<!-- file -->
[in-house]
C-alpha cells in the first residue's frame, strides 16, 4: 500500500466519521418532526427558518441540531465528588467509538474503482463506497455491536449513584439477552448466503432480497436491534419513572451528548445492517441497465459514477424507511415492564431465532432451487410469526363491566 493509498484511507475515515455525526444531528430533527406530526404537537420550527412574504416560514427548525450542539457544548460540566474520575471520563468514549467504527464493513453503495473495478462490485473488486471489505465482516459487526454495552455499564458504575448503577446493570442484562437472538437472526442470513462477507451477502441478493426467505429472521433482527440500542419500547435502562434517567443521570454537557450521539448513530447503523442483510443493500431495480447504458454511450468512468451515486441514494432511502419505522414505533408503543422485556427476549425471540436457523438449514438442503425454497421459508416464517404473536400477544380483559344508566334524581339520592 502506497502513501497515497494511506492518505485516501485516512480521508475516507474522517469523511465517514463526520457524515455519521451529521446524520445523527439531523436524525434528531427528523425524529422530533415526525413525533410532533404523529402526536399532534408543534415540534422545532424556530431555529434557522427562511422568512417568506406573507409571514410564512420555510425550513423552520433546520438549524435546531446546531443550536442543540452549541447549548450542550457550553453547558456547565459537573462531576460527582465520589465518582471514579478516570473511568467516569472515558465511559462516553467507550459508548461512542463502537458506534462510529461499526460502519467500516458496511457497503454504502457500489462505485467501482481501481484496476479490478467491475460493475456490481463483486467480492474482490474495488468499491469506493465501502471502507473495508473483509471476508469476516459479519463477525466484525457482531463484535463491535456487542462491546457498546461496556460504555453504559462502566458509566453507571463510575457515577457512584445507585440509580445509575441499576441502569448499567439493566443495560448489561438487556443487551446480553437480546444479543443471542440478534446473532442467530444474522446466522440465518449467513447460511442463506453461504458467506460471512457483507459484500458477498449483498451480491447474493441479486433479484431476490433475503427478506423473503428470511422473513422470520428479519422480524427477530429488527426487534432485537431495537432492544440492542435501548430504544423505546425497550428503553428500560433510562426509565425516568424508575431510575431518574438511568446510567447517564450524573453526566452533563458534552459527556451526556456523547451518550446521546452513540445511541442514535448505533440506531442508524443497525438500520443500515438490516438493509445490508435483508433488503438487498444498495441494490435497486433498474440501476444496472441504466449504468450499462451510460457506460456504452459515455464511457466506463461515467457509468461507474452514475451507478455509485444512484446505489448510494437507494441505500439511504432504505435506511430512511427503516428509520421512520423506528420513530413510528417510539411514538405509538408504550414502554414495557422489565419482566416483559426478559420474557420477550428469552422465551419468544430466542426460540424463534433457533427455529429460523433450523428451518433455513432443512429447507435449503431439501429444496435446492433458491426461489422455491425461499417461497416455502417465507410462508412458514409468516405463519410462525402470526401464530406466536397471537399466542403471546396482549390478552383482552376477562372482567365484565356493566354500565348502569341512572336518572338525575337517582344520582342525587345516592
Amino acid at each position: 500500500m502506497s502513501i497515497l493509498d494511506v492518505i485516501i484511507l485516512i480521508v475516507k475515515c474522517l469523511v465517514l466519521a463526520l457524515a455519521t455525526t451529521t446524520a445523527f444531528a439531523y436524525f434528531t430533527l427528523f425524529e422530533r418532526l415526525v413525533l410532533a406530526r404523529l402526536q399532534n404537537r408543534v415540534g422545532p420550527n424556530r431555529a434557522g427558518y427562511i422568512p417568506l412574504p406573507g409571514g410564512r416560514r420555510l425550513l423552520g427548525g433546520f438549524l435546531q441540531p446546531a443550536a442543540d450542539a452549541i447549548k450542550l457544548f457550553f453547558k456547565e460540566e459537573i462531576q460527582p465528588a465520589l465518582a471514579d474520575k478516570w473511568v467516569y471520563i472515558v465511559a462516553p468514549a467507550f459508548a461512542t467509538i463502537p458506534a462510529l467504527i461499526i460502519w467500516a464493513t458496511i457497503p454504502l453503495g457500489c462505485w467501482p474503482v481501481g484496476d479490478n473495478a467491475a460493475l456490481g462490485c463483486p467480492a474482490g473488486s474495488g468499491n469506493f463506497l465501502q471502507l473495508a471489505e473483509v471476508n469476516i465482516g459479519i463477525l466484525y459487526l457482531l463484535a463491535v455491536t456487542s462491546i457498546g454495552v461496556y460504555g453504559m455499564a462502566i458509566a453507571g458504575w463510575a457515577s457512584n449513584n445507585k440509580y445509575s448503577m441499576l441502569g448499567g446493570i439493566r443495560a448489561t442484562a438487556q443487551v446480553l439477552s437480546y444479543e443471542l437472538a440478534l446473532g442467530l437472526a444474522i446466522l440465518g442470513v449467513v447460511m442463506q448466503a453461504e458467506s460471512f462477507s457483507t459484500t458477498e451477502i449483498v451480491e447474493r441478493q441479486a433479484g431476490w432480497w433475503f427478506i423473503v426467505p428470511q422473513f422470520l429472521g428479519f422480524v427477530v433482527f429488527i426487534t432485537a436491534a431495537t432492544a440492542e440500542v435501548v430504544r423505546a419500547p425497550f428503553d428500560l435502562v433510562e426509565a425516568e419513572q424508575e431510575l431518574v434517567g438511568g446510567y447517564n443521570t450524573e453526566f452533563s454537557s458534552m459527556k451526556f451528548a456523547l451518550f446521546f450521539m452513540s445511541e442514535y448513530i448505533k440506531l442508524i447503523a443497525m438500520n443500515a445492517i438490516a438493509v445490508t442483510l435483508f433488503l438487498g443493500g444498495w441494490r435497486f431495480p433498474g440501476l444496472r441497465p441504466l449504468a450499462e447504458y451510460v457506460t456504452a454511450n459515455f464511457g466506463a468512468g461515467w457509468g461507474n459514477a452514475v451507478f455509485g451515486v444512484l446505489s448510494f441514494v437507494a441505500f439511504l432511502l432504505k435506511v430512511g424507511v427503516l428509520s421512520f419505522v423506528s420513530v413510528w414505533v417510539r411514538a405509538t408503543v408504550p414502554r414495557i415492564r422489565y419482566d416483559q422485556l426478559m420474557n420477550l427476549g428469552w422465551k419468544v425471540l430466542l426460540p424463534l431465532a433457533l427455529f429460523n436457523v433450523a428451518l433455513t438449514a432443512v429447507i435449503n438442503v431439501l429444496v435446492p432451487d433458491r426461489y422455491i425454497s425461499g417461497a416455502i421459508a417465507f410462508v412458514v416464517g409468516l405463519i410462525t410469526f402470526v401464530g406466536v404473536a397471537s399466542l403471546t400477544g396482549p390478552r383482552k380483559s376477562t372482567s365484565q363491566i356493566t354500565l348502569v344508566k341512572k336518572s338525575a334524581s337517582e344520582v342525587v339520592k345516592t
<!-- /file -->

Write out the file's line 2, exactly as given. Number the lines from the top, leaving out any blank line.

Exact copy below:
C-alpha cells in the first residue's frame, strides 16, 4: 500500500466519521418532526427558518441540531465528588467509538474503482463506497455491536449513584439477552448466503432480497436491534419513572451528548445492517441497465459514477424507511415492564431465532432451487410469526363491566 493509498484511507475515515455525526444531528430533527406530526404537537420550527412574504416560514427548525450542539457544548460540566474520575471520563468514549467504527464493513453503495473495478462490485473488486471489505465482516459487526454495552455499564458504575448503577446493570442484562437472538437472526442470513462477507451477502441478493426467505429472521433482527440500542419500547435502562434517567443521570454537557450521539448513530447503523442483510443493500431495480447504458454511450468512468451515486441514494432511502419505522414505533408503543422485556427476549425471540436457523438449514438442503425454497421459508416464517404473536400477544380483559344508566334524581339520592 502506497502513501497515497494511506492518505485516501485516512480521508475516507474522517469523511465517514463526520457524515455519521451529521446524520445523527439531523436524525434528531427528523425524529422530533415526525413525533410532533404523529402526536399532534408543534415540534422545532424556530431555529434557522427562511422568512417568506406573507409571514410564512420555510425550513423552520433546520438549524435546531446546531443550536442543540452549541447549548450542550457550553453547558456547565459537573462531576460527582465520589465518582471514579478516570473511568467516569472515558465511559462516553467507550459508548461512542463502537458506534462510529461499526460502519467500516458496511457497503454504502457500489462505485467501482481501481484496476479490478467491475460493475456490481463483486467480492474482490474495488468499491469506493465501502471502507473495508473483509471476508469476516459479519463477525466484525457482531463484535463491535456487542462491546457498546461496556460504555453504559462502566458509566453507571463510575457515577457512584445507585440509580445509575441499576441502569448499567439493566443495560448489561438487556443487551446480553437480546444479543443471542440478534446473532442467530444474522446466522440465518449467513447460511442463506453461504458467506460471512457483507459484500458477498449483498451480491447474493441479486433479484431476490433475503427478506423473503428470511422473513422470520428479519422480524427477530429488527426487534432485537431495537432492544440492542435501548430504544423505546425497550428503553428500560433510562426509565425516568424508575431510575431518574438511568446510567447517564450524573453526566452533563458534552459527556451526556456523547451518550446521546452513540445511541442514535448505533440506531442508524443497525438500520443500515438490516438493509445490508435483508433488503438487498444498495441494490435497486433498474440501476444496472441504466449504468450499462451510460457506460456504452459515455464511457466506463461515467457509468461507474452514475451507478455509485444512484446505489448510494437507494441505500439511504432504505435506511430512511427503516428509520421512520423506528420513530413510528417510539411514538405509538408504550414502554414495557422489565419482566416483559426478559420474557420477550428469552422465551419468544430466542426460540424463534433457533427455529429460523433450523428451518433455513432443512429447507435449503431439501429444496435446492433458491426461489422455491425461499417461497416455502417465507410462508412458514409468516405463519410462525402470526401464530406466536397471537399466542403471546396482549390478552383482552376477562372482567365484565356493566354500565348502569341512572336518572338525575337517582344520582342525587345516592